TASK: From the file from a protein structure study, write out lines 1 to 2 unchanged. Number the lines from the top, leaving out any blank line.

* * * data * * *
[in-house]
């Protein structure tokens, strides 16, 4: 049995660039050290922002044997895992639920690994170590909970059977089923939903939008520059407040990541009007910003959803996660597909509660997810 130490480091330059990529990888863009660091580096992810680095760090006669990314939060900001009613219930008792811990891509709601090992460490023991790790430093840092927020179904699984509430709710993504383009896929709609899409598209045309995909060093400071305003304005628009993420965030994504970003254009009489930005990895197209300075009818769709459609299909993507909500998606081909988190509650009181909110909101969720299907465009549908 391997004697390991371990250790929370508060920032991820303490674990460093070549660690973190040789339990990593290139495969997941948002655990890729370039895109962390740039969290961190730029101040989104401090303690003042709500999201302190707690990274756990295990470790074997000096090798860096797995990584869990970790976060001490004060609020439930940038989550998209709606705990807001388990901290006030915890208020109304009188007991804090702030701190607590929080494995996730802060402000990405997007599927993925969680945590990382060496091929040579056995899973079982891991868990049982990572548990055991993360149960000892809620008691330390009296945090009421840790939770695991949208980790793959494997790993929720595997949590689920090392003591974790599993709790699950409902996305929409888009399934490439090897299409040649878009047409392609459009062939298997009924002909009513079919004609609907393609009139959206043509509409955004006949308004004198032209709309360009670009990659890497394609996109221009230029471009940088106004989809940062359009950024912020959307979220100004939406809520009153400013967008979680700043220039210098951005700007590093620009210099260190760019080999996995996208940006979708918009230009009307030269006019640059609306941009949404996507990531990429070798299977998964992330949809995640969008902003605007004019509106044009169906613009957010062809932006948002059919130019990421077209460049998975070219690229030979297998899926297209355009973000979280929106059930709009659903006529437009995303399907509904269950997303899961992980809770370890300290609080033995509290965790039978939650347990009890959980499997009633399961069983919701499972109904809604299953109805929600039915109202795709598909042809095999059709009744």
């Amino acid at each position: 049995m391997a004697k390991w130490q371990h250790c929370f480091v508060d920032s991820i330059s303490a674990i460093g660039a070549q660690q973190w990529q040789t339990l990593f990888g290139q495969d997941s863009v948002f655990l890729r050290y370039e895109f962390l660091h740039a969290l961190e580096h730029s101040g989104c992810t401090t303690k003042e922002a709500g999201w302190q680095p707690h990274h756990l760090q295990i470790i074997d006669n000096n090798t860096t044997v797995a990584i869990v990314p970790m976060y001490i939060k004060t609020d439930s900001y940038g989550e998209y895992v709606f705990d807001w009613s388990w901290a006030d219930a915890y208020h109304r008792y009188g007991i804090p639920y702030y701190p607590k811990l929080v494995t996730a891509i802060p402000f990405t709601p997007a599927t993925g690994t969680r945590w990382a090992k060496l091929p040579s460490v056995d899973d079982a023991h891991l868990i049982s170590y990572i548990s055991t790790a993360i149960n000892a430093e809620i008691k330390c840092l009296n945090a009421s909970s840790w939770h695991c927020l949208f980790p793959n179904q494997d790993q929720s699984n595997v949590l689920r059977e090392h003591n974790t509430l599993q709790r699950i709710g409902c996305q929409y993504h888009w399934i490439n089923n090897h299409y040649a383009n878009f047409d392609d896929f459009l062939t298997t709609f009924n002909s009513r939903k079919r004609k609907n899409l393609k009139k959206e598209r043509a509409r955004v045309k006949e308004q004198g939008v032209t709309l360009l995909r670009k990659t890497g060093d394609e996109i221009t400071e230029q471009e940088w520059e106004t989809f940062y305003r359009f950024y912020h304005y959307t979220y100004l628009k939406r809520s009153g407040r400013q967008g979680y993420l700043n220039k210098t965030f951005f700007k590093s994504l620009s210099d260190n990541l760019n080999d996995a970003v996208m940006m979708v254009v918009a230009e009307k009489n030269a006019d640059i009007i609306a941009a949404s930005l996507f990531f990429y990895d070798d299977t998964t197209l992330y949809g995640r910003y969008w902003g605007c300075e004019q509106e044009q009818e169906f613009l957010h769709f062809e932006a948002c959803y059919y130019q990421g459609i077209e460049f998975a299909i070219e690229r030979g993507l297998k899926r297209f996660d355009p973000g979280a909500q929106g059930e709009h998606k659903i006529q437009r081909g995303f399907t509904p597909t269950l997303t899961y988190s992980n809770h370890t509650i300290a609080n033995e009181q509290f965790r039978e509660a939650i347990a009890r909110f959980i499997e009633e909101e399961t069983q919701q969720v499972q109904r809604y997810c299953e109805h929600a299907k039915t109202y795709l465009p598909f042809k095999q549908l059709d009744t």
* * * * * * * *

[in-house]
């Protein structure tokens, strides 16, 4: 049995660039050290922002044997895992639920690994170590909970059977089923939903939008520059407040990541009007910003959803996660597909509660997810 130490480091330059990529990888863009660091580096992810680095760090006669990314939060900001009613219930008792811990891509709601090992460490023991790790430093840092927020179904699984509430709710993504383009896929709609899409598209045309995909060093400071305003304005628009993420965030994504970003254009009489930005990895197209300075009818769709459609299909993507909500998606081909988190509650009181909110909101969720299907465009549908 391997004697390991371990250790929370508060920032991820303490674990460093070549660690973190040789339990990593290139495969997941948002655990890729370039895109962390740039969290961190730029101040989104401090303690003042709500999201302190707690990274756990295990470790074997000096090798860096797995990584869990970790976060001490004060609020439930940038989550998209709606705990807001388990901290006030915890208020109304009188007991804090702030701190607590929080494995996730802060402000990405997007599927993925969680945590990382060496091929040579056995899973079982891991868990049982990572548990055991993360149960000892809620008691330390009296945090009421840790939770695991949208980790793959494997790993929720595997949590689920090392003591974790599993709790699950409902996305929409888009399934490439090897299409040649878009047409392609459009062939298997009924002909009513079919004609609907393609009139959206043509509409955004006949308004004198032209709309360009670009990659890497394609996109221009230029471009940088106004989809940062359009950024912020959307979220100004939406809520009153400013967008979680700043220039210098951005700007590093620009210099260190760019080999996995996208940006979708918009230009009307030269006019640059609306941009949404996507990531990429070798299977998964992330949809995640969008902003605007004019509106044009169906613009957010062809932006948002059919130019990421077209460049998975070219690229030979297998899926297209355009973000979280929106059930709009659903006529437009995303399907509904269950997303899961992980809770370890300290609080033995509290965790039978939650347990009890959980499997009633399961069983919701499972109904809604299953109805929600039915109202795709598909042809095999059709009744």